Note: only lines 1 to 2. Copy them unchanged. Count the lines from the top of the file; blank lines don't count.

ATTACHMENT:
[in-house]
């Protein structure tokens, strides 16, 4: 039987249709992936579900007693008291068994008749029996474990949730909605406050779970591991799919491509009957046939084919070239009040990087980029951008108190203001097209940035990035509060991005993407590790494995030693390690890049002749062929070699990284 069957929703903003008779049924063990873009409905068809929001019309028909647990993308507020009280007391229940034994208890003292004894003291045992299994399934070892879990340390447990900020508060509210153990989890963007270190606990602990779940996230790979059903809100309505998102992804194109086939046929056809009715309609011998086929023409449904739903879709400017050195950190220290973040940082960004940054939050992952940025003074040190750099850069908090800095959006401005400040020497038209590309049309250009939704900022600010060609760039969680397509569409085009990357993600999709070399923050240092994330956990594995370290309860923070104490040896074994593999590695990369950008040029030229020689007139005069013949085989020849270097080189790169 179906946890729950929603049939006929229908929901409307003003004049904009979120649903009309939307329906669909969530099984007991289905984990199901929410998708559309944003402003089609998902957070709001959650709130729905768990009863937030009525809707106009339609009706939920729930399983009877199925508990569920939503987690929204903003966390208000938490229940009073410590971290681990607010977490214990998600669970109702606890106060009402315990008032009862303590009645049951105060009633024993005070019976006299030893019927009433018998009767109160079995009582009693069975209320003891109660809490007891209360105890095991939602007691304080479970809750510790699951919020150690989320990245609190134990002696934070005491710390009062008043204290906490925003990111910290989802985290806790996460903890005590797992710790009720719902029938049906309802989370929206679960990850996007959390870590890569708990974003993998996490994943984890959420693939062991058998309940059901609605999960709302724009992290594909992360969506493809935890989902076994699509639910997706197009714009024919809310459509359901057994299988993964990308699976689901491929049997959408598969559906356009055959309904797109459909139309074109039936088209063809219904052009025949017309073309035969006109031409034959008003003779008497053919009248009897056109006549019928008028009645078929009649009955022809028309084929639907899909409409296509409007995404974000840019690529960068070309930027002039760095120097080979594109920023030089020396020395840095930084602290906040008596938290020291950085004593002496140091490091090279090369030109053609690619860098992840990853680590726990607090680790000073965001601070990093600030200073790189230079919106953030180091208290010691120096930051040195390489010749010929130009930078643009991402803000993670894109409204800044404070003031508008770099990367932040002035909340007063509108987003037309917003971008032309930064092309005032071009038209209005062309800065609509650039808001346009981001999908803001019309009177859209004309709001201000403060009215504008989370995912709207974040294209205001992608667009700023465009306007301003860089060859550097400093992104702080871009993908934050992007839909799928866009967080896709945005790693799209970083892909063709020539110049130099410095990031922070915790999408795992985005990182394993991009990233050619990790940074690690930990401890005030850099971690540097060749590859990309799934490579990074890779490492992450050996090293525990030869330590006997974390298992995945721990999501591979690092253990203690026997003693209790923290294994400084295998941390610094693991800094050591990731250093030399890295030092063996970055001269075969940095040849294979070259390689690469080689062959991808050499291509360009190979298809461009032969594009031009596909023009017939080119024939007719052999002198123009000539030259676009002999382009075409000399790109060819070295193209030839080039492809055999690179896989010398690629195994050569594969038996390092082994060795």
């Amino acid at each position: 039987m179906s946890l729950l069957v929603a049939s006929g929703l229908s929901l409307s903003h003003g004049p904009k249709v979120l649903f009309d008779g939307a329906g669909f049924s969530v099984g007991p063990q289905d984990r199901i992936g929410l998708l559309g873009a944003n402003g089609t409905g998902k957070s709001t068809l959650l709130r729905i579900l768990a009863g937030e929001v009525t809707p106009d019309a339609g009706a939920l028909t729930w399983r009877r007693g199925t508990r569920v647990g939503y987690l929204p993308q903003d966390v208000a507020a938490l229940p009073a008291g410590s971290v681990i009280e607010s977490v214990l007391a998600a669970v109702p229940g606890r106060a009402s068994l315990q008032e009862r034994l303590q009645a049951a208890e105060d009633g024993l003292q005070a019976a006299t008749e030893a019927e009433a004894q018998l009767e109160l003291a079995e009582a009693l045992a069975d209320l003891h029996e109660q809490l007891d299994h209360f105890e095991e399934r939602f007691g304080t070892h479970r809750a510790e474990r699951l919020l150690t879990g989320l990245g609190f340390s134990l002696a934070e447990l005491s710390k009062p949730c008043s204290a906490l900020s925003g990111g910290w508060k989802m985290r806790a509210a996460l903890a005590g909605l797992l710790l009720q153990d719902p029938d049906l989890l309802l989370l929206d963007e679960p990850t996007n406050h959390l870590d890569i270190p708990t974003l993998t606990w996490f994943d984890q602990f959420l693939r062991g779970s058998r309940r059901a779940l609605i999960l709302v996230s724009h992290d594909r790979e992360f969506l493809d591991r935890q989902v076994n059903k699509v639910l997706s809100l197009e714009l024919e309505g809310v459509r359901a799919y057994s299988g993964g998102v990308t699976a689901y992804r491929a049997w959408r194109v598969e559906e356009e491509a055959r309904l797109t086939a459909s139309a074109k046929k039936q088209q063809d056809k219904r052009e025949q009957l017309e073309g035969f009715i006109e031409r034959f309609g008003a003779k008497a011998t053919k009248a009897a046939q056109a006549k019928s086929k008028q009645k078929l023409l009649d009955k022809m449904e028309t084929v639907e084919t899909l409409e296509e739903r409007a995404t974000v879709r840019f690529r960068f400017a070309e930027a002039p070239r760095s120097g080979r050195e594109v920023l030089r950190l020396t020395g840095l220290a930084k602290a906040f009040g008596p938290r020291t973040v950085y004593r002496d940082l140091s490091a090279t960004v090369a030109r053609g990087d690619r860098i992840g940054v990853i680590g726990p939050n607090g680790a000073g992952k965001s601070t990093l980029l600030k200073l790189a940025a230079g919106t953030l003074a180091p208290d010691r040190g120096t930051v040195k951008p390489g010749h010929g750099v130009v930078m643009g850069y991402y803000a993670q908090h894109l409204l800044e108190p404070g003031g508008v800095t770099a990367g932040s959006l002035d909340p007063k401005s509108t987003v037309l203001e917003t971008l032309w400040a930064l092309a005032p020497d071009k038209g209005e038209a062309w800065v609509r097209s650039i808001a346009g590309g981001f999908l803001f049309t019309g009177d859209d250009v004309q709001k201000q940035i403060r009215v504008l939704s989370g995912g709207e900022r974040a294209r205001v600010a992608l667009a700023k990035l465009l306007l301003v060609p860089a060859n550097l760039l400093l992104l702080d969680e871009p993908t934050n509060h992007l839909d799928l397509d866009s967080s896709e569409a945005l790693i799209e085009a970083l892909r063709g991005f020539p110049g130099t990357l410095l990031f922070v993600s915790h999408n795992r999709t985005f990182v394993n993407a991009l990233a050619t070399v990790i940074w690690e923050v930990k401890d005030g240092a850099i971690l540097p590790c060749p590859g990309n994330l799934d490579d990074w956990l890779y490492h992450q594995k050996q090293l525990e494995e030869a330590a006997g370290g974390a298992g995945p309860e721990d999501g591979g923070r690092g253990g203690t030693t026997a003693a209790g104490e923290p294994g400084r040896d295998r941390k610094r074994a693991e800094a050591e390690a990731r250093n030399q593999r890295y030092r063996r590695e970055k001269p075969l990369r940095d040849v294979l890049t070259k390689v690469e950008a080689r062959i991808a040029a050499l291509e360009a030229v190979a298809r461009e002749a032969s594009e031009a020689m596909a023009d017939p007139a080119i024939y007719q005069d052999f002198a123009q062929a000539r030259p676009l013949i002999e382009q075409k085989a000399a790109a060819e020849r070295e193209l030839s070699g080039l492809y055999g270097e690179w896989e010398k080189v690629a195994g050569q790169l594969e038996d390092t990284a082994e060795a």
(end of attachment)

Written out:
[in-house]
């Protein structure tokens, strides 16, 4: 039987249709992936579900007693008291068994008749029996474990949730909605406050779970591991799919491509009957046939084919070239009040990087980029951008108190203001097209940035990035509060991005993407590790494995030693390690890049002749062929070699990284 069957929703903003008779049924063990873009409905068809929001019309028909647990993308507020009280007391229940034994208890003292004894003291045992299994399934070892879990340390447990900020508060509210153990989890963007270190606990602990779940996230790979059903809100309505998102992804194109086939046929056809009715309609011998086929023409449904739903879709400017050195950190220290973040940082960004940054939050992952940025003074040190750099850069908090800095959006401005400040020497038209590309049309250009939704900022600010060609760039969680397509569409085009990357993600999709070399923050240092994330956990594995370290309860923070104490040896074994593999590695990369950008040029030229020689007139005069013949085989020849270097080189790169 179906946890729950929603049939006929229908929901409307003003004049904009979120649903009309939307329906669909969530099984007991289905984990199901929410998708559309944003402003089609998902957070709001959650709130729905768990009863937030009525809707106009339609009706939920729930399983009877199925508990569920939503987690929204903003966390208000938490229940009073410590971290681990607010977490214990998600669970109702606890106060009402315990008032009862303590009645049951105060009633024993005070019976006299030893019927009433018998009767109160079995009582009693069975209320003891109660809490007891209360105890095991939602007691304080479970809750510790699951919020150690989320990245609190134990002696934070005491710390009062008043204290906490925003990111910290989802985290806790996460903890005590797992710790009720719902029938049906309802989370929206679960990850996007959390870590890569708990974003993998996490994943984890959420693939062991058998309940059901609605999960709302724009992290594909992360969506493809935890989902076994699509639910997706197009714009024919809310459509359901057994299988993964990308699976689901491929049997959408598969559906356009055959309904797109459909139309074109039936088209063809219904052009025949017309073309035969006109031409034959008003003779008497053919009248009897056109006549019928008028009645078929009649009955022809028309084929639907899909409409296509409007995404974000840019690529960068070309930027002039760095120097080979594109920023030089020396020395840095930084602290906040008596938290020291950085004593002496140091490091090279090369030109053609690619860098992840990853680590726990607090680790000073965001601070990093600030200073790189230079919106953030180091208290010691120096930051040195390489010749010929130009930078643009991402803000993670894109409204800044404070003031508008770099990367932040002035909340007063509108987003037309917003971008032309930064092309005032071009038209209005062309800065609509650039808001346009981001999908803001019309009177859209004309709001201000403060009215504008989370995912709207974040294209205001992608667009700023465009306007301003860089060859550097400093992104702080871009993908934050992007839909799928866009967080896709945005790693799209970083892909063709020539110049130099410095990031922070915790999408795992985005990182394993991009990233050619990790940074690690930990401890005030850099971690540097060749590859990309799934490579990074890779490492992450050996090293525990030869330590006997974390298992995945721990999501591979690092253990203690026997003693209790923290294994400084295998941390610094693991800094050591990731250093030399890295030092063996970055001269075969940095040849294979070259390689690469080689062959991808050499291509360009190979298809461009032969594009031009596909023009017939080119024939007719052999002198123009000539030259676009002999382009075409000399790109060819070295193209030839080039492809055999690179896989010398690629195994050569594969038996390092082994060795």